Pat Farmer

Patrick Francis Daniel Farmer AM (born 14 March 1962[2]), an ultra-marathon athlete, motivational speaker, and former Australian politician, was a Member of the Australian House of Representatives, representing the seat of Macarthur in south-west Sydney, New South Wales from 2001 to 2010, as a member of the Liberal Party. Farmer has an established reputation in international and national ultra-marathons. Between April 2011 and January 2012, Farmer successfully completed the world's longest ultra-marathon, a "Pole to Pole Run" from the North Pole to the South Pole, raising A$100,000 for Red Cross International.

Pat Farmer

Member of the Australian Parliament
for Macarthur
In office
10 November 2001 – 19 July 2010
Preceded byJohn Fahey
Succeeded byRussell Matheson
Personal details
Born (1962-03-14) 14 March 1962 (age 58)
Sydney, New South Wales
Political partyLiberal Party of Australia
(m. 1992; died 1998)

Tania (m. 2014)
ChildrenBrooke (f), Dillon (m)
OccupationUltra-marathon athlete and motivational speaker
ProfessionAthlete; motivational speaker


Farmer was born in the Sydney suburb of Ultimo, one of seven children to Mary and Frank Farmer and grew up in Sydney's western suburbs,[3] starting his working life as a motor mechanic from 1977 to 1984 after attending Granville TAFE.[2]

From 1984 to 2000, Farmer commenced his passion of ultra-marathon running while working with his brother Tony as a landscape gardener and later as a motivational speaker.[2] In 1992, he married Lisa Bullivant and they bought land in Catherine Field, where they began building their family home. They went on to have two children, Brooke and Dillon. In 1998, Lisa, aged 34, died unexpectedly of Mitral Valve Prolapse and Farmer was left to raise his two children on his own.[3]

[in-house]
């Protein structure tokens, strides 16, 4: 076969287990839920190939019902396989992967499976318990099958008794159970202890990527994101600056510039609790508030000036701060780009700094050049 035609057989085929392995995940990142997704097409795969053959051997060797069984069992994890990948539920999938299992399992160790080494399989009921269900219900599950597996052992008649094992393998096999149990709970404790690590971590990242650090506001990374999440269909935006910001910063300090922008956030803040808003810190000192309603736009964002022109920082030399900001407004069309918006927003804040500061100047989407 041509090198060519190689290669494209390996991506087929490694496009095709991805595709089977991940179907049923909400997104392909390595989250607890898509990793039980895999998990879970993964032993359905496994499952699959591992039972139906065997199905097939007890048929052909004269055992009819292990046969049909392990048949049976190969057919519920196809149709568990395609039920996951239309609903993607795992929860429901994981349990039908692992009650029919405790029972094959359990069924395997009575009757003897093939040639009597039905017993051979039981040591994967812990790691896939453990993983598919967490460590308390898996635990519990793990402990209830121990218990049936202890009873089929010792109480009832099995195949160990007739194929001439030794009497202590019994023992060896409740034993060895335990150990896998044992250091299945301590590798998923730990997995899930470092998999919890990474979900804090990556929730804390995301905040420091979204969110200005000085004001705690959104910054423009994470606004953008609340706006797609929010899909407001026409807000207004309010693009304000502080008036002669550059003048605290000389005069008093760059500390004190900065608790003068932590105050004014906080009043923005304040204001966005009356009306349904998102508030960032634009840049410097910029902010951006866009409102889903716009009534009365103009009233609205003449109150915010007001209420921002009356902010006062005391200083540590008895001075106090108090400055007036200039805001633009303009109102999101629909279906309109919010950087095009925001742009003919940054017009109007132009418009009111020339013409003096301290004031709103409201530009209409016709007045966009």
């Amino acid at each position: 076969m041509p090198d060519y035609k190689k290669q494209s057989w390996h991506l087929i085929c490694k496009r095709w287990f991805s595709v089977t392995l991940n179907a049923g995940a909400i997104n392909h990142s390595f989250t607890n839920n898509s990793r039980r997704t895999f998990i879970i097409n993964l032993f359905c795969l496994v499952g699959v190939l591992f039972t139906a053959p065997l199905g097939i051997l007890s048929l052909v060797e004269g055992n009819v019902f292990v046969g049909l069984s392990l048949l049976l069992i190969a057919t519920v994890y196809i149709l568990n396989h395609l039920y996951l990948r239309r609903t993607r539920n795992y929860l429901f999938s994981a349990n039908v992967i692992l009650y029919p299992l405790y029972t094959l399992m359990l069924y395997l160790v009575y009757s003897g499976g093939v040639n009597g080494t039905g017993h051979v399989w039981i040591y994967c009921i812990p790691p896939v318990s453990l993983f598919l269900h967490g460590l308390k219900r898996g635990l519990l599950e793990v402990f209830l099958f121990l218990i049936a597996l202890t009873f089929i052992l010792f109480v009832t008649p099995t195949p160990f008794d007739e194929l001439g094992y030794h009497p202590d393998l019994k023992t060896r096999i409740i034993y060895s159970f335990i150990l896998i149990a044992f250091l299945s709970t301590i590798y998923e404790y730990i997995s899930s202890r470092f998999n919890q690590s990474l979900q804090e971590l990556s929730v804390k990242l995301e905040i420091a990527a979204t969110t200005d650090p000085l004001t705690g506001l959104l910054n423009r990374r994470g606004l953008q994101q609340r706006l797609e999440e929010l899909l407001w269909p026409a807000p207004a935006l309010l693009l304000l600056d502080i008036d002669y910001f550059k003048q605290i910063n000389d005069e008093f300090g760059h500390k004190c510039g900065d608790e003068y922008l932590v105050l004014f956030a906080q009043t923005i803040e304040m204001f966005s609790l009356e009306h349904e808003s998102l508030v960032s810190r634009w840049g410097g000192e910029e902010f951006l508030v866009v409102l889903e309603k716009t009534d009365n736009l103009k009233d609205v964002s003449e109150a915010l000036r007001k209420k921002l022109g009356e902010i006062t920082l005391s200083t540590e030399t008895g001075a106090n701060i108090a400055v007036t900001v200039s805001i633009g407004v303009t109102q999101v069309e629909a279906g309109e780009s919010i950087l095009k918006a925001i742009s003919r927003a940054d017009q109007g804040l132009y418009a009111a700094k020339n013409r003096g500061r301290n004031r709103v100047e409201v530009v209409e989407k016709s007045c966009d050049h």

During this period, Farmer set a number of ultra-marathon Australian and world records, which placed him in the elite of the sport. Before joining politics in 2001, he raised very significant funds for Diabetes Australia, Lifeline, Careflight International and the Westmead Millennium Institute for Medical Research. Farmer is perhaps best known for his record-breaking 14,964 km Centenary of Federation run around all of Australia in 1999, taking 191 days. These records were never ratified and are still held by Gary Parsons of Queensland. This event raised considerable funds for charity. He was named Achiever of the Year at the Australian of the Year Awards 2000, presented by Prime Minister John Howard.[4]